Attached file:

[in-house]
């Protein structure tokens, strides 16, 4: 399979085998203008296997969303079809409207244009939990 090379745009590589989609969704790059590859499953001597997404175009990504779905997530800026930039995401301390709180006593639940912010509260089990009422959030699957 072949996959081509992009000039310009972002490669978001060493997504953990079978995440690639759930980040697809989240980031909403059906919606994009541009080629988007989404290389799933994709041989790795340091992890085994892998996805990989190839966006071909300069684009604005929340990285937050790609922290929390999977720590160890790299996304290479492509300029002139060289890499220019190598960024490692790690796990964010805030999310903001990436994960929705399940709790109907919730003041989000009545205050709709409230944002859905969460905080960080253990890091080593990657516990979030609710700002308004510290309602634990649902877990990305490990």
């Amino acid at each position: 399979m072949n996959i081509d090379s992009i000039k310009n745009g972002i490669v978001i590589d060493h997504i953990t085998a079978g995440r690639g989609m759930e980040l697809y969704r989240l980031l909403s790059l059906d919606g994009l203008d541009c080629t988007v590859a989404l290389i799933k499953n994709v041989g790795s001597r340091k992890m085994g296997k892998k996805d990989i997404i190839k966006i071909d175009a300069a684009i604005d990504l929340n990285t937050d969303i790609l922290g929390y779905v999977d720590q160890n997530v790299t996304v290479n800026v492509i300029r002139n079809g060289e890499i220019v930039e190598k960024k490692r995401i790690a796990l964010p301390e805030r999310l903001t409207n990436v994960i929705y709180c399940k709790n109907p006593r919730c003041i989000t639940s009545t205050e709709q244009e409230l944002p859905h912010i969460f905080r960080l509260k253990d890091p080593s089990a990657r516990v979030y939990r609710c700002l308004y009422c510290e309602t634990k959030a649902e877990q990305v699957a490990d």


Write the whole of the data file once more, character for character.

[in-house]
């Protein structure tokens, strides 16, 4: 399979085998203008296997969303079809409207244009939990 090379745009590589989609969704790059590859499953001597997404175009990504779905997530800026930039995401301390709180006593639940912010509260089990009422959030699957 072949996959081509992009000039310009972002490669978001060493997504953990079978995440690639759930980040697809989240980031909403059906919606994009541009080629988007989404290389799933994709041989790795340091992890085994892998996805990989190839966006071909300069684009604005929340990285937050790609922290929390999977720590160890790299996304290479492509300029002139060289890499220019190598960024490692790690796990964010805030999310903001990436994960929705399940709790109907919730003041989000009545205050709709409230944002859905969460905080960080253990890091080593990657516990979030609710700002308004510290309602634990649902877990990305490990």
């Amino acid at each position: 399979m072949n996959i081509d090379s992009i000039k310009n745009g972002i490669v978001i590589d060493h997504i953990t085998a079978g995440r690639g989609m759930e980040l697809y969704r989240l980031l909403s790059l059906d919606g994009l203008d541009c080629t988007v590859a989404l290389i799933k499953n994709v041989g790795s001597r340091k992890m085994g296997k892998k996805d990989i997404i190839k966006i071909d175009a300069a684009i604005d990504l929340n990285t937050d969303i790609l922290g929390y779905v999977d720590q160890n997530v790299t996304v290479n800026v492509i300029r002139n079809g060289e890499i220019v930039e190598k960024k490692r995401i790690a796990l964010p301390e805030r999310l903001t409207n990436v994960i929705y709180c399940k709790n109907p006593r919730c003041i989000t639940s009545t205050e709709q244009e409230l944002p859905h912010i969460f905080r960080l509260k253990d890091p080593s089990a990657r516990v979030y939990r609710c700002l308004y009422c510290e309602t634990k959030a649902e877990q990305v699957a490990d």